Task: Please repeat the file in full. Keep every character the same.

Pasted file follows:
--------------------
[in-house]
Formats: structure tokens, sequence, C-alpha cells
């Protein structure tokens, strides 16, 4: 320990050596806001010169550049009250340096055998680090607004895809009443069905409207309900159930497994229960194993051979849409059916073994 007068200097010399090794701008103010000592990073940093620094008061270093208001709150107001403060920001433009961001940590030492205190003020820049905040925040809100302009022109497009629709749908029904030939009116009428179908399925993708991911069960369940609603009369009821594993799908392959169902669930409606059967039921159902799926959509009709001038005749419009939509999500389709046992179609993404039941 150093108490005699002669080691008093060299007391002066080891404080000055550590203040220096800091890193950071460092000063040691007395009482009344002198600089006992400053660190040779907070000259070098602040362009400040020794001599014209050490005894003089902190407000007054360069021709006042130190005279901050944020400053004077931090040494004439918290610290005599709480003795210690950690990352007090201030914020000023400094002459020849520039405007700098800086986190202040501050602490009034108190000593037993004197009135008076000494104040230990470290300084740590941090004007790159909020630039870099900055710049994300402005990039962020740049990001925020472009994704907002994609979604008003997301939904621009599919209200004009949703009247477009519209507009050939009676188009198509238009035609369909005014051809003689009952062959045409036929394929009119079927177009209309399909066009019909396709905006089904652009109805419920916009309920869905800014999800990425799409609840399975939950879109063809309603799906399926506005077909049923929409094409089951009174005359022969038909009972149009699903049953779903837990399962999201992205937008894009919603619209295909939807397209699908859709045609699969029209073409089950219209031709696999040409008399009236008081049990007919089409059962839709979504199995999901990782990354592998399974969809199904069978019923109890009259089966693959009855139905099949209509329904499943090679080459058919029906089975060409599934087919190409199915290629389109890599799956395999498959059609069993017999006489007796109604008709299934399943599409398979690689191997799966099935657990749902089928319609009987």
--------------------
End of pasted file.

[in-house]
Formats: structure tokens, sequence, C-alpha cells
């Protein structure tokens, strides 16, 4: 320990050596806001010169550049009250340096055998680090607004895809009443069905409207309900159930497994229960194993051979849409059916073994 007068200097010399090794701008103010000592990073940093620094008061270093208001709150107001403060920001433009961001940590030492205190003020820049905040925040809100302009022109497009629709749908029904030939009116009428179908399925993708991911069960369940609603009369009821594993799908392959169902669930409606059967039921159902799926959509009709001038005749419009939509999500389709046992179609993404039941 150093108490005699002669080691008093060299007391002066080891404080000055550590203040220096800091890193950071460092000063040691007395009482009344002198600089006992400053660190040779907070000259070098602040362009400040020794001599014209050490005894003089902190407000007054360069021709006042130190005279901050944020400053004077931090040494004439918290610290005599709480003795210690950690990352007090201030914020000023400094002459020849520039405007700098800086986190202040501050602490009034108190000593037993004197009135008076000494104040230990470290300084740590941090004007790159909020630039870099900055710049994300402005990039962020740049990001925020472009994704907002994609979604008003997301939904621009599919209200004009949703009247477009519209507009050939009676188009198509238009035609369909005014051809003689009952062959045409036929394929009119079927177009209309399909066009019909396709905006089904652009109805419920916009309920869905800014999800990425799409609840399975939950879109063809309603799906399926506005077909049923929409094409089951009174005359022969038909009972149009699903049953779903837990399962999201992205937008894009919603619209295909939807397209699908859709045609699969029209073409089950219209031709696999040409008399009236008081049990007919089409059962839709979504199995999901990782990354592998399974969809199904069978019923109890009259089966693959009855139905099949209509329904499943090679080459058919029906089975060409599934087919190409199915290629389109890599799956395999498959059609069993017999006489007796109604008709299934399943599409398979690689191997799966099935657990749902089928319609009987």